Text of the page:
One Man’s Work Is Another Man’s Retirement

Junior Discusses Working at Retirement Home


Junior Alexander Gilsbach poses with Karl, a resident at the Lakeline Oaks Retirement Community where Gilsbach works. Gilsbach said the interesting stories residents tell will motivate him to remember his life experiences as well. “I’ve also learned to appreciate my time now, and to remember everything that I can – so many of our residents have fascinating stories, and they are always willing to share them with everyone.” (Photo Courtesy of Alexander Gilsbach)

Jaden Kolenbrander, Editor

The then-sophomore would have done any job. Two years later, he was playing piano for retirees, organizing Christmas Eve parties and learning about the little things that made a person’s day.

The Lakeline Oaks Retirement Community is where junior Alexander Gilsbach, who was then 15 years old, found work during his job search.

“I was initially looking for any job in general, though steering away from fast food places,” Gilsbach said. “Lakeline Oaks happened to be hiring, and accepted applications from people my age. As they say, the rest is history.”

In the retirement home, Gilsbach does various jobs to meet the needs of its residents. According to Gilsbach, this has allowed him to form bonds with his coworkers and learn about their interesting pasts.

Chef Zion was also one of my favorite coworkers,” Gilsbach said. “He was our sous chef, and was a bit of a jokester, but knew how to put business ahead of having fun with us. Because most of the servers are teenagers, he was always screwing with everyone, and we understood that the more he messed with you, the more he liked you. It was all good fun, this kind of thing happened all the time with Zion so we really miss him now.”

His job has also allowed him to interact with its residents and learn about their quirks or hear their storied lives.

By far the favorite resident is a lady named Mary,” Gilsbach said. “She is super super sweet to all the servers. When I started, she gave all the servers candy in lieu of tips, [since] we aren’t allowed to receive tips from the residents. Another favorite is definitely Bill. He served in the Air Force during the Cold War, and always has the most fascinating airplane stories to tell people.”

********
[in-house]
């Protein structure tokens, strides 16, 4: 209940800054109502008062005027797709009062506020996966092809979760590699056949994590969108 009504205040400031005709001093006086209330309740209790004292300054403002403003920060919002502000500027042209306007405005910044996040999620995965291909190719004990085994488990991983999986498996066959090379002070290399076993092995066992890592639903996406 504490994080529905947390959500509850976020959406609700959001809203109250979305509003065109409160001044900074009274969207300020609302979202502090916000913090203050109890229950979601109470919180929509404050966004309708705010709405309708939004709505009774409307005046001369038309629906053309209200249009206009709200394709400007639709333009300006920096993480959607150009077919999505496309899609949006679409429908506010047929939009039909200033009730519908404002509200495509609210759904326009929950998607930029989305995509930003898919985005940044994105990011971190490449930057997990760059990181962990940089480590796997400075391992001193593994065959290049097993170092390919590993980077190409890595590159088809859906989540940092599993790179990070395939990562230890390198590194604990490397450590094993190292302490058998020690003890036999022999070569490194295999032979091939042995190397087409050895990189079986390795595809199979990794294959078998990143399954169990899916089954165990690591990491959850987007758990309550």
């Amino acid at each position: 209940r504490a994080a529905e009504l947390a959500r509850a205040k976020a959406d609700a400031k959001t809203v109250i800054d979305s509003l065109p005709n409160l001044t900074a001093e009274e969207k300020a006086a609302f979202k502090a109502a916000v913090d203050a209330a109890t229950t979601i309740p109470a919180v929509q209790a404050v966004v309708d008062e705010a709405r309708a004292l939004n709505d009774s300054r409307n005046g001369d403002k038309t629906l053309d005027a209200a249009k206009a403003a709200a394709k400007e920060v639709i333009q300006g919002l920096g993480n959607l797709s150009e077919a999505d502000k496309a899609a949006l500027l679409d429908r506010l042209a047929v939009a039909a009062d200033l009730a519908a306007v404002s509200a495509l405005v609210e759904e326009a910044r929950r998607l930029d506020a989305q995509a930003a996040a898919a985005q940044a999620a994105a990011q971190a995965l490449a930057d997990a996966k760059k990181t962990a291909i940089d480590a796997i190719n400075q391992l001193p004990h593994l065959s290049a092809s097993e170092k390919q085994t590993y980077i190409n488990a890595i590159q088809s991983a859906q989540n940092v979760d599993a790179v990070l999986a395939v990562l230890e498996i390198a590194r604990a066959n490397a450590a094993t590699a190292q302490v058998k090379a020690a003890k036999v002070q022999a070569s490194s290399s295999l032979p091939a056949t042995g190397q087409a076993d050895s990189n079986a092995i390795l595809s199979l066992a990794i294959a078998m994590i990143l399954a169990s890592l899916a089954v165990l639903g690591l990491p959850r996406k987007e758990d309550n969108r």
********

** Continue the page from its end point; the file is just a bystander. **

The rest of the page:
Doing the little things that made people happy, according to Gilsbach, was exemplified in the time he played piano during its Christmas Eve party. 

Working at a retirement home has taught me that the littlest things mean a lot to other people,” Gilsbach said. “I used to play the piano there, [and] as little of a thing as it was to me, it became a huge thing for the residents, and many of them still ask me to play.”

As an aspiring aerospace engineer, Gilsbach said he still has learned many significant life lessons from working at the retirement home that he will apply elsewhere. 

I intend to take the work ethic and the focus on keeping people happy that I’ve learned at Lakeline Oaks wherever I end up working next, and use it in my day to day life,” Gilsbach said. “I’ve also learned to appreciate my time now, and to remember everything that I can – so many of our residents have fascinating stories, and they are always willing to share them with everyone.”